Paul Weidman, vice-president of Macquarie Capital, and Jon Fitzpatrick, the company’s head of oil and gas for Europe, Middle East and Africa, assess the UK North Sea oil and gas sector’s travails in an unprecedented, uncompromising market for global oil production.
The UK Continental Shelf (UKCS) is suffering not only from low oil prices, but also from the flight of oil majors and capital back to the US, further hindering the consolidation needed to shore up its future.
Low prices on offshore oil and gas operations in the North Sea have seen the deferral and even cancellation of new projects that, just two years ago, promised a new dawn for the UKCS.
These projects were to go further from shore, use deeper wells targeting higher temperature and pressure accumulations, or produce heavier oil. Investment in them was so substantial that, when combined with spending on upgrading the North Sea’s existing ageing platforms and infrastructure, UK oil and gas capex in 2014 reached a record level of £14.8 billion. That now seems a distant memory: the low oil price has destroyed the economics of these investments, and capex on the UKCS fell to £11.6 billion in 2015.
Ready for a fall
According to offshore trade body Oil & Gas UK, spending is expected to fall by a further £2-4 billion this year and next. Capex on new fields is already expected to average £3-4 billion a year over 2016 and 2017, down from almost £10 billion in 2013.
The North Sea’s battle for survival extends far beyond what the oil price may do in the short-to-medium term; 20 years ago there were 30-40 well-financed entities on the UKCS, and they were largely well-known companies including BP, Shell and Chevron. Now, there are over 150 entities on more than 300 fields. The UK North Sea is exceptionally fragmented, and the capital base has been spread increasingly thin.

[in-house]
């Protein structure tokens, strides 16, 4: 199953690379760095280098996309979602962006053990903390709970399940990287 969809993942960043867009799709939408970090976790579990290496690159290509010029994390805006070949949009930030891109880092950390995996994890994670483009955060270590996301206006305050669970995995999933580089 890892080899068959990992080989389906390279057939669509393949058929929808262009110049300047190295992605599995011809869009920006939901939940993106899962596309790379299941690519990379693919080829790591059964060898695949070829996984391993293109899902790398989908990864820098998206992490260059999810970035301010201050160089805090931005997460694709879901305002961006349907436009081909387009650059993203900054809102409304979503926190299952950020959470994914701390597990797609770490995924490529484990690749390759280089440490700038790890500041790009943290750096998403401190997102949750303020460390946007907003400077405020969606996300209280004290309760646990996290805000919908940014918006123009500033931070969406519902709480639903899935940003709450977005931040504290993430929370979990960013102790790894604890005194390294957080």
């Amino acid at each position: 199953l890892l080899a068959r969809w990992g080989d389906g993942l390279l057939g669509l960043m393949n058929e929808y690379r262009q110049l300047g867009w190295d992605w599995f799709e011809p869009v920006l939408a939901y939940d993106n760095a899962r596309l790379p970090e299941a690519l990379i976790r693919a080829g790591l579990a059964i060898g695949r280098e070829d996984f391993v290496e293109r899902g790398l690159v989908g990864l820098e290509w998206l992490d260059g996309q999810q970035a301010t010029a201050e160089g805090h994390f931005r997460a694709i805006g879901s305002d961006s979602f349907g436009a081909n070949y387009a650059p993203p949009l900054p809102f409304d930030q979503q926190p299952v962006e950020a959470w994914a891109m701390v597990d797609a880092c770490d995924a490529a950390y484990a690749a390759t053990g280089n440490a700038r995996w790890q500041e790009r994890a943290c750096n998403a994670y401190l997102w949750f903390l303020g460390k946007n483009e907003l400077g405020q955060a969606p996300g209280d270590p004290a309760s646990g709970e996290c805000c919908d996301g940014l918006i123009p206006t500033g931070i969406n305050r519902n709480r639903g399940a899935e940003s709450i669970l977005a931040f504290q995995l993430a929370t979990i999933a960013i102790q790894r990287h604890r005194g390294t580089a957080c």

This flight of the oil majors and subsequent fragmentation into a market of hundreds of smaller operators has accelerated in recent years, as US-based companies have responded to their country’s shale oil and gas boom by retrenching as much of their capital spend as possible into the domestic market.
Indeed, over the past five years, and particularly in the most recent two to three, an increasing number of US entities have been leaving the world market and returning home to get a better return on the dollar. With these entities seeing it as easier to work onshore than offshore, capital previously available on the international stage is being subsumed back into the US.
Even before the oil price began to fall, the UK Government recognised that, as a mature basin, the UKCS’s days as a major oil-producing region were numbered. In 2013, former Wood Group chief executive Sir Ian Wood was asked by then UK Energy Secretary Ed Davey to review how economic recovery could be maximised on the UKCS in order to secure the future of its oil and gas industry.
The Wood Group, known for its work in the North Sea oil industry under Wood, is now a multinational oil and gas services company with operations in over 50 countries. Wood’s final report focused on efficiency – in terms of production and fiscal regimes – and better organisation of the numerous North Sea operators and their ageing infrastructure.